In February 2016, a non-profit organization released results of a study regarding risky driving behaviors. At the same time, there’s news that estimated traffic deaths for 2015 rose eight percent over 2014, the largest annual increase in 50 years.
The research, conducted by the AAA Foundation for Traffic Safety, found that approximately 87 percent of drivers engaged in one or more forms of risky behavior during the previous month, despite the fact that many of them report knowing a relative or a friend killed or seriously injured in car accidents. Furthermore, approximately 20 percent of those surveyed have been in a traffic accident in which one or more individuals required hospitalization.
For the study, researchers surveyed 2,442 licensed motorists at least 16-years old that had driven in the past 30 days. Researchers identified these types of risky behavior during the previous 30-day period:
- Distracted driving
- Excessive speed
- Drowsy driving
- Running red lights
- Not wearing seat belt
- Impaired driving
Distracted driving – Forty-two percent said they had read a text or email while driving, while 12 percent admit to doing this on a regular basis. Thirty-two percent agreed they had typed or sent a text or email in the last 30 days, and 8 percent admitted they engaged in such conduct often or regularly. Ironically, 80 percent of those surveyed agreed that distracted driving is more prevalent now than it was three years ago.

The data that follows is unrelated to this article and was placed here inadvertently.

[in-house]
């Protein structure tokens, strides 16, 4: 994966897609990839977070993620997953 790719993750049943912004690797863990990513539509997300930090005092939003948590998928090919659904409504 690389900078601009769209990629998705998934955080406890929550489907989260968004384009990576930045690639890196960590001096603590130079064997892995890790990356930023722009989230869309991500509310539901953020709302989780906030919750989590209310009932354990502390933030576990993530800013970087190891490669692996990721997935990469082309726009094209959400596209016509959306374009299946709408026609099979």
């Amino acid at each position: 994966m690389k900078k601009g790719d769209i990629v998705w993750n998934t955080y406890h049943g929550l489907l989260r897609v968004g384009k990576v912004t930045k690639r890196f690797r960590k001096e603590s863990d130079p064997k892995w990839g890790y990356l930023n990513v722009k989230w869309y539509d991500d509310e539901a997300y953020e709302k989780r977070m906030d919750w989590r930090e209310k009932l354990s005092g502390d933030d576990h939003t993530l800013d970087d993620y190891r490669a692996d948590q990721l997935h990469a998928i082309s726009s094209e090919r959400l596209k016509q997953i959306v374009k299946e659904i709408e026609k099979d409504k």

Excessive speed – Despite increased speed limits on many freeways across the country, 48 percent of motorists participating in the study admitted to exceeding the freeway speed limit by 15 mph or more. Fifteen percent agreed that they did this fairly often. Driving habits on residential streets are also problematic. Forty-five percent of drivers surveyed agreed that they exceed speed limits on such roadways by 10 mph or more. Eleven percent admit to doing this fairly often to regularly.
The AAA press release says that the National Highway Traffic Safety Administration (NHTSA) estimates that excessive speed is a factor in more than 10,000 traffic deaths per year, a significant percentage of all U.S. traffic fatalities.
Drowsy driving – Many drivers, 32 percent in fact, agreed that they had driven when they had trouble keeping their eyes open. A previous AAA study links fatigued or drowsy driving to more than 6,000 deaths every year.
Running red lights – The study revealed that 39 percent of drivers went through a red light when they know they could have stopped safely. Twenty-six percent of those surveyed said they has done this more than once during the past 30 days.
Seat belt use – Although Americans do us their seat belt the vast majority of the time, the AAA study reveals that there is room for improvement. Eighteen percent of drivers in the study say they failed to buckle up at least once in the past 30 days, and 15 percent say they didn’t buckle up multiple times. NHTSA estimates that about half of all 2013 traffic deaths involved unrestrained occupants.
Impaired driving – Despite the severe consequences and high costs often associated with DWI, 13 percent of those surveyed stated they had driven when they thought their BAC was probably near or above the legal limit. Nine percent said they did this multiple times. NHTSA links more than 10,000 traffic deaths per year to motorists with BAC levels at or above the legal limit of .08 percent.
About the Foundation
The non-profit AAA Foundation for Traffic Safety is an educational and research organization founded in 1947. To date, it has funded over 300 traffic safety studies. AAA offers its Driver Improvement Program online and in the classroom. Motorists learn how to reduce their own risky behavior and that of their passengers.
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